Wade, however, is not the only secret ingredient to San Francisco’s success.
Tucked away in the Giants’ franchise record of 241 home runs this season, it was another quirky achievement: Their 18 pinch-stroke home runs are also a major league record, and there’s no Gates Brown (a former Tigers pincer hitter with another excellent nickname knocked out when Detroit got him out of jail), Manny Mota (the longtime pinch-stroke specialist for the Dodgers) or Lenny Harris (the career pinch-stroke leader of the MLB with 212) in the peloton.
Rather than one specialist being responsible, pinch-hit home runs were scattered: Austin Slater led with four (and had just 12 home runs total for the season); Alex Dickerson had three; Donovan Solano, Wilmer Flores and Belt each had two; and five other hitters each had one.
“Tire, that was really really cool,” Belt said. “It’s something we’re very proud of, especially the record for success. Pinching is not easy. It takes a special kind of person. You really have to help the team to do it. If you’re more worried about yourself it’s going to be a bit more difficult in my opinion.
Part of the reason the Giants have so many pinch-hit homers is that there are so many opportunities. Manager Gabe Kapler strongly believes in the importance of battles between hitters and pitchers, so many positions are filled with a peloton of left-handed and right-handed hitters.
“Beyond the players and the coaches, you have to give Kap a lot of credit for pulling the trigger in a lot of these situations,” Zaidi said. “He kind of uses his judgment, follows what he sees in the course of a game but isn’t afraid to play a good game even if a guy has two or three hits in a game or has a homerun. . “
Indeed, on these 18 homers hit, the batter replaced someone who had already struck twice in the game: Dickerson on April 1 in Seattle (beating for Slater) and Wade on August 22 in Oakland (beating for Darin Ruf).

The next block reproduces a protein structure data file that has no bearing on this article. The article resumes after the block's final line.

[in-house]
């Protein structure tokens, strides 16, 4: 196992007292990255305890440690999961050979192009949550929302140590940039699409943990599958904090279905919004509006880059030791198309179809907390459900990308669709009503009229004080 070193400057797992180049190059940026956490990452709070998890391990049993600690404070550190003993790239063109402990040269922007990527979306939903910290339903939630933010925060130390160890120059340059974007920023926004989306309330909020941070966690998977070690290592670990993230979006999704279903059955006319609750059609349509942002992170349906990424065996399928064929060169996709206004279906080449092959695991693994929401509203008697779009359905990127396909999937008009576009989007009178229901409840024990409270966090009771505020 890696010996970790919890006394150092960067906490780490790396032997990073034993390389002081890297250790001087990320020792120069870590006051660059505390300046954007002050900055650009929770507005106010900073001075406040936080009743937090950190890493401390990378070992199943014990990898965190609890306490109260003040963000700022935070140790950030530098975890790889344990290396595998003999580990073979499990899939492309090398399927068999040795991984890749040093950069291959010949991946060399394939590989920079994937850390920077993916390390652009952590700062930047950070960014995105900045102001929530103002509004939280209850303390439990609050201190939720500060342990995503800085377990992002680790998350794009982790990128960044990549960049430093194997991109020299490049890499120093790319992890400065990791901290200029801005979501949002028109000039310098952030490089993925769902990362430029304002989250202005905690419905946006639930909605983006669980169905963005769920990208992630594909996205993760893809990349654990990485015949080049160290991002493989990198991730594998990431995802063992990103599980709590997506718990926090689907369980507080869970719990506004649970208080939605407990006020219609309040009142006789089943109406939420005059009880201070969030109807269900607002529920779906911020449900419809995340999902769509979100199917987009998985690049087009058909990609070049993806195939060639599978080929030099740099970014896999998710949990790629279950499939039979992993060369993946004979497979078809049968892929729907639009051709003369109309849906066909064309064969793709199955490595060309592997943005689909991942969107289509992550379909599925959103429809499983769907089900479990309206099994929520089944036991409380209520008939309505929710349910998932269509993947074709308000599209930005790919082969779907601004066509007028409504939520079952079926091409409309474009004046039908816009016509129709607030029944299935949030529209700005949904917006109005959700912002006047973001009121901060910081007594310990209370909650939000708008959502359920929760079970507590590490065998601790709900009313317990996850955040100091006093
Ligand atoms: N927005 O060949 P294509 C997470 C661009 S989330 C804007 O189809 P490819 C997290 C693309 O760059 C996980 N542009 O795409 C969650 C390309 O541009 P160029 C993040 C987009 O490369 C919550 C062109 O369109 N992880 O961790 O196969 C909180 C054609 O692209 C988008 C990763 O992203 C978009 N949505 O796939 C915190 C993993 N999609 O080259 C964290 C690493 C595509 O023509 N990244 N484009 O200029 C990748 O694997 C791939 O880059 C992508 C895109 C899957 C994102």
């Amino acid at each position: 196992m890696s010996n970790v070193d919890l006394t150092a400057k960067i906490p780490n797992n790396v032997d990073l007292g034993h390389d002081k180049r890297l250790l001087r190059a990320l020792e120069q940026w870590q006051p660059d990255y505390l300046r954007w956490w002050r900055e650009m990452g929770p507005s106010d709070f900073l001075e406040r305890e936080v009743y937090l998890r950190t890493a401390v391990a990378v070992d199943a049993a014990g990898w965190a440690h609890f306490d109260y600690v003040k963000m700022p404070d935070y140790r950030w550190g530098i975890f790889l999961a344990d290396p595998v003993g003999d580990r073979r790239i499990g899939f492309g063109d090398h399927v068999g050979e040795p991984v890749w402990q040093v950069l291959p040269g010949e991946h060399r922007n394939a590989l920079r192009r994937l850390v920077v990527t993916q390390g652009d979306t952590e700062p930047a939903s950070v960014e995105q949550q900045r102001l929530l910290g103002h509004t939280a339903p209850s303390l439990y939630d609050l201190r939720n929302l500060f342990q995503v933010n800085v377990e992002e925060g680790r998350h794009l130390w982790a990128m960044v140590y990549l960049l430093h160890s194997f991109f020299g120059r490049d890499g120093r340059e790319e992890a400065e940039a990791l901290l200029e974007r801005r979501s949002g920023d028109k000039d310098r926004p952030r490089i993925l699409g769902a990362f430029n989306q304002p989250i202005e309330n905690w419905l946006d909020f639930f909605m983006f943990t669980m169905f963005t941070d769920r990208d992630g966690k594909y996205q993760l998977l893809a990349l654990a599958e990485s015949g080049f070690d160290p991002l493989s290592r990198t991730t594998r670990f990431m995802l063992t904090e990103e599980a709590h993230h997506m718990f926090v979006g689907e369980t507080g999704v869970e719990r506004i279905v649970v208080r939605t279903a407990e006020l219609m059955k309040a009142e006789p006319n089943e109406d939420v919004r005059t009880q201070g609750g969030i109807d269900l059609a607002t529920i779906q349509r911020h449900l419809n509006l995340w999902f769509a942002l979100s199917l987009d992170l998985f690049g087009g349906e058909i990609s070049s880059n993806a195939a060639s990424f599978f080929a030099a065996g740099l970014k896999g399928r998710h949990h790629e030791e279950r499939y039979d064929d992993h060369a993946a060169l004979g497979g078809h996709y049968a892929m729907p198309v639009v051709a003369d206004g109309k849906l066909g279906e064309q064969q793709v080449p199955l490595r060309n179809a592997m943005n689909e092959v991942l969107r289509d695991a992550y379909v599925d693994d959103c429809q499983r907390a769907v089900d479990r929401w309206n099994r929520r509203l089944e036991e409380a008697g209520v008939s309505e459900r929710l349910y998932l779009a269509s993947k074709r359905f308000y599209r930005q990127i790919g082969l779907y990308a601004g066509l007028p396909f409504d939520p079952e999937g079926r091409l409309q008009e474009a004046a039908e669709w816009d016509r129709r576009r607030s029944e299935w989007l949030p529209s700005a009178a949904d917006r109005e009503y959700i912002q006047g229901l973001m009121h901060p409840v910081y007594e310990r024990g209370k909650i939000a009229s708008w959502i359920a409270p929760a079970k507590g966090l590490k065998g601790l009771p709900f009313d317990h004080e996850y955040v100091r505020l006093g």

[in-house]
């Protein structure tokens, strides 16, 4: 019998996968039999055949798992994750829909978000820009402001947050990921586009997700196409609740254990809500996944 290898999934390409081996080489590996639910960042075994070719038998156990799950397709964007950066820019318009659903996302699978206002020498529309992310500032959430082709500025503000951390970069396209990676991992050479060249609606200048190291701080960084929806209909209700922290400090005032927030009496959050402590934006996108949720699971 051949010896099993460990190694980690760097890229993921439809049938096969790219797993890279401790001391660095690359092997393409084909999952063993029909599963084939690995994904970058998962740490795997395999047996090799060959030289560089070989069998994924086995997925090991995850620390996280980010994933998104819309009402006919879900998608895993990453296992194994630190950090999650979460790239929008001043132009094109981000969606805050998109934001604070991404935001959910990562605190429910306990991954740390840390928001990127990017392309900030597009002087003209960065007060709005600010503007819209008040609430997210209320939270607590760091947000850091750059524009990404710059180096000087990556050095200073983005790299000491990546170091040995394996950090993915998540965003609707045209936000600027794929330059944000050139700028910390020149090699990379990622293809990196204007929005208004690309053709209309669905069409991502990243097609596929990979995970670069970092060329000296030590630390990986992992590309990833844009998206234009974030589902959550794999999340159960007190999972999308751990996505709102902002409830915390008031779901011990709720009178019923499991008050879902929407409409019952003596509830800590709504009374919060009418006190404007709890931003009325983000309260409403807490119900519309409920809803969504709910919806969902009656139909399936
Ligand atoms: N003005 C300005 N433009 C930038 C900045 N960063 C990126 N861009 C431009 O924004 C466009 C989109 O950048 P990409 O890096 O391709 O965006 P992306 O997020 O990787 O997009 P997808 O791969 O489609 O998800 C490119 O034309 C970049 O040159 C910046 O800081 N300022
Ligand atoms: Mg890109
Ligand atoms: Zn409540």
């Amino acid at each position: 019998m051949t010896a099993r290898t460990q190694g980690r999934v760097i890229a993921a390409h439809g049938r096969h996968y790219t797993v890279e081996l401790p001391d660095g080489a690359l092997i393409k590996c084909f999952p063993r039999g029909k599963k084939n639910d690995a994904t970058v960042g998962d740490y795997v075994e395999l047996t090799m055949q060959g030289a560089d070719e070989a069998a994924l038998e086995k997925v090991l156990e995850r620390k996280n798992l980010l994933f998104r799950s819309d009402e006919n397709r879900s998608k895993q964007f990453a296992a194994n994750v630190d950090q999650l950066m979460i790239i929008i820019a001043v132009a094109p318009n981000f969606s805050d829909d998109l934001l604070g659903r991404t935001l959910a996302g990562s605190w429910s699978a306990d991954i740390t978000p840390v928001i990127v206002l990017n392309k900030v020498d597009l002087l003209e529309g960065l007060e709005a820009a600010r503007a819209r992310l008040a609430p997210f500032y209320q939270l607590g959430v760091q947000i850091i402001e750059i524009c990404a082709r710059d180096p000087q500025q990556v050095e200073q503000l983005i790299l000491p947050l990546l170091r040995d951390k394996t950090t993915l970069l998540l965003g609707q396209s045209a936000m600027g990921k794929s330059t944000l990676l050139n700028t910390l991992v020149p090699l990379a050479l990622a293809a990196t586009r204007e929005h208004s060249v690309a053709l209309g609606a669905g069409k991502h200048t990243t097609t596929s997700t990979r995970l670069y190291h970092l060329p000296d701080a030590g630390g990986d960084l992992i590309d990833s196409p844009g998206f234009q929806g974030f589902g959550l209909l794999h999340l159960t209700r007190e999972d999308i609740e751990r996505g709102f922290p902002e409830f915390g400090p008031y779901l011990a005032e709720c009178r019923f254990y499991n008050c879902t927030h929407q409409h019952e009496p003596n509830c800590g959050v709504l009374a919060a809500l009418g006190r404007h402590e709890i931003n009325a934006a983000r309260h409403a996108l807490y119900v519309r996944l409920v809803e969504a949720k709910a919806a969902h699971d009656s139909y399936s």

“Nobody ever likes to get pinched, but when a guy comes out and he gives the guy a high-five that comes for him and he’s the most horny player on the top step when these guys come up, that ‘is a great thing to see, ”Zaïdi said.
A rapprochement emerges
The Giants needed each of their 107 wins to take over NL West this year because the Dodgers have won 106. Los Angeles have won 70% of their post-All-Star break games and finished anyway. second.
One of the main reasons is that the Giants’ bullpen went 16-2 in September with a 2.38 MLB rookie ERA Camilo Doval was recalled from Triple-A Sacramento on September 5. It was his fourth encore of the season, and this time it all came together for right-hander Doval, 24, whose 100 mph fastball and erase slider sparked memories of Francisco Rodríguez when ‘he broke into the majors and helped the Anaheim Angels beat the Giants in the 2002 World Series.
Doval moved into the role of closer and worked 15 and a third straight scoreless innings dating back to August 12. This is the fifth longest active streak in the majors.
Kapler points to Doval’s early struggles and the fact that he had to be sent to the miners as examples of how a team can learn valuable lessons from the experience.
“So you can take this anecdote with Camilo Doval and expand it to our whole roster, and to a lot of players who have been in triple A this year and they might share similar experiences,” Kapler said. “They’re not all perfectly similar, but you get my point. They are all better for having been in those times.